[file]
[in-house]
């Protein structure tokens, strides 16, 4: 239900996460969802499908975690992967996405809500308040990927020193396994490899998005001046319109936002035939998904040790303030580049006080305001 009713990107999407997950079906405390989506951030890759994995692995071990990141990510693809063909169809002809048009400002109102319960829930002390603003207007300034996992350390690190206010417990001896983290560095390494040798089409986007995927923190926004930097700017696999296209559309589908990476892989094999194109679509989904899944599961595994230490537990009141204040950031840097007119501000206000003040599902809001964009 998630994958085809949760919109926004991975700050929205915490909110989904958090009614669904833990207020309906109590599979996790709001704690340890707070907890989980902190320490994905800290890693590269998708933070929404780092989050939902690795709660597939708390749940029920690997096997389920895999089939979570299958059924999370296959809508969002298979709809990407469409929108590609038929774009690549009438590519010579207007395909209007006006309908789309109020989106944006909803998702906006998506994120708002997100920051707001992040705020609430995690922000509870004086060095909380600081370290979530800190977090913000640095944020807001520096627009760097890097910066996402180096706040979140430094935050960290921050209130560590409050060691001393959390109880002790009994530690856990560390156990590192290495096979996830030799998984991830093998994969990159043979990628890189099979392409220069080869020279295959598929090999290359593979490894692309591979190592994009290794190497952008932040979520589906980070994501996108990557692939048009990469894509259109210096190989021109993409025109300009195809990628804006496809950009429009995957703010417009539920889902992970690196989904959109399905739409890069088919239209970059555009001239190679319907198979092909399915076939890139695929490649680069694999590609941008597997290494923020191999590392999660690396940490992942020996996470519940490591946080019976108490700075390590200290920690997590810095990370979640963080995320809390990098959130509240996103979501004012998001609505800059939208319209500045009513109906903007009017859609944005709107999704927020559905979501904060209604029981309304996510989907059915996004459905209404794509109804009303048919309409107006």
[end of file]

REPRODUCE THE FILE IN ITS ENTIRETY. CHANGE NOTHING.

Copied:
[in-house]
């Protein structure tokens, strides 16, 4: 239900996460969802499908975690992967996405809500308040990927020193396994490899998005001046319109936002035939998904040790303030580049006080305001 009713990107999407997950079906405390989506951030890759994995692995071990990141990510693809063909169809002809048009400002109102319960829930002390603003207007300034996992350390690190206010417990001896983290560095390494040798089409986007995927923190926004930097700017696999296209559309589908990476892989094999194109679509989904899944599961595994230490537990009141204040950031840097007119501000206000003040599902809001964009 998630994958085809949760919109926004991975700050929205915490909110989904958090009614669904833990207020309906109590599979996790709001704690340890707070907890989980902190320490994905800290890693590269998708933070929404780092989050939902690795709660597939708390749940029920690997096997389920895999089939979570299958059924999370296959809508969002298979709809990407469409929108590609038929774009690549009438590519010579207007395909209007006006309908789309109020989106944006909803998702906006998506994120708002997100920051707001992040705020609430995690922000509870004086060095909380600081370290979530800190977090913000640095944020807001520096627009760097890097910066996402180096706040979140430094935050960290921050209130560590409050060691001393959390109880002790009994530690856990560390156990590192290495096979996830030799998984991830093998994969990159043979990628890189099979392409220069080869020279295959598929090999290359593979490894692309591979190592994009290794190497952008932040979520589906980070994501996108990557692939048009990469894509259109210096190989021109993409025109300009195809990628804006496809950009429009995957703010417009539920889902992970690196989904959109399905739409890069088919239209970059555009001239190679319907198979092909399915076939890139695929490649680069694999590609941008597997290494923020191999590392999660690396940490992942020996996470519940490591946080019976108490700075390590200290920690997590810095990370979640963080995320809390990098959130509240996103979501004012998001609505800059939208319209500045009513109906903007009017859609944005709107999704927020559905979501904060209604029981309304996510989907059915996004459905209404794509109804009303048919309409107006």